Subject: Re: Why have disktab entries for SCSI at all?
To: Dave Burgess <email@example.com>
From: Brian Buhrow <firstname.lastname@example.org>
Date: 12/13/1994 09:23:03
I can see how your system works well, but consider a site where we have
a number of types of disks and several instances of those types of disks.
It is extremely useful to have a database (disktab) of disk types with
various configurations which we can use. Not only do we not have to
remember what we called the file containing the description of the disk,
but after the initial time it takes to calculate the relevant parameters
for a drive and to come up with some basic configurations, we can disklabel
a bunch of disks quickly. I conceed that the method I use requires some
initial set up time with paper and calculator, but once the task is done, I
know I have an entry that I can use again and again with confidence.
Contrast this with a bunch of Sun machines we have around here
running SunOS 4.1.x. We don't bother to write format.dat entries for these
disks, and, thanks to a bug in format which prevents you from using the
alternate (backup) label if it doesn't match the primary label, we have
been burned by this policy on more than one occasion.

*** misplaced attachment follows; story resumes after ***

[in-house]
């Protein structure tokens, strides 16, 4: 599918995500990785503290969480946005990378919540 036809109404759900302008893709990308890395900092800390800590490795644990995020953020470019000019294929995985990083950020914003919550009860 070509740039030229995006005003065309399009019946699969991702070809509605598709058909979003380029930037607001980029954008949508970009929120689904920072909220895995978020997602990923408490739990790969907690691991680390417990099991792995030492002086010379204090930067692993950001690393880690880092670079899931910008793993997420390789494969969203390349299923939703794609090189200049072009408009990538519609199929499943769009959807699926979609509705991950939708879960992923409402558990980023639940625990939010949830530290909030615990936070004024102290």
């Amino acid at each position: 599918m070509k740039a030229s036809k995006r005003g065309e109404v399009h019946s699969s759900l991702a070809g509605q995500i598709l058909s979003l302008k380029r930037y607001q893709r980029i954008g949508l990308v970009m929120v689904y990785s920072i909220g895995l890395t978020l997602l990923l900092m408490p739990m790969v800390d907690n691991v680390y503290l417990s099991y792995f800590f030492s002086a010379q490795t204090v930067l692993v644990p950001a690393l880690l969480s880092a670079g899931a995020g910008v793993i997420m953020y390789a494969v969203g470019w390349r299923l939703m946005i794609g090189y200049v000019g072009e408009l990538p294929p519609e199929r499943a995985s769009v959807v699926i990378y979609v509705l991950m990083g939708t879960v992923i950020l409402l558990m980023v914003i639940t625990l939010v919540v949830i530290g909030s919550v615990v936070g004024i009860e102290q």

In short, I like the disktab system because of the history mechanism
it provides by allowing me to accumulate disktab entries. As I label more
disks, I generate what amounts to an expert system on drive geometries, and
useful partition information. Great for restoring trashed disk labels and
lost partition information in a pinch.
On Dec 13, 10:41am, Dave Burgess wrote:
} Subject: Re: Why have disktab entries for SCSI at all?
} > How about a tool that would generate a prototype disktab entry from
} > MODE SELECT data?
} > That *still* doesn't deal with the partition info, which is the
} > primary use of disktab to begin with. You can't divine that
} > information. (Hell; you don't even need a label if all you want to do
} > is access the raw disk.)
} > I, for one, have never used disktab under NetBSD. But that's another
} > subject.
} Not really. The way that the disklabel information is used is precisely
} the point.
} For example, when I use a new disk, I almost always use the 'there isn't
} a label here yet' label generated by disklabel, labelling the disk with
} a whole disk partition. Once I get the partition information on the
} drive in the first place, I edit this (now existing) table, with
} 'disklabel -e' and set up my partitions. I then save the partition
} information to a floppy and the root directory of wd0 so that I have it
} for later. I have found that this system of three disklabels works much
} more effectively for me than the older disktab entry method.
} Since the disklabel of an unlabeled disk generates a disktab prototype
} with one partition (the whole drive) that can then be put onto the disk,
} it sounds as though the select() call that you are looking for is
} already ready to go.
>-- End of excerpt from Dave Burgess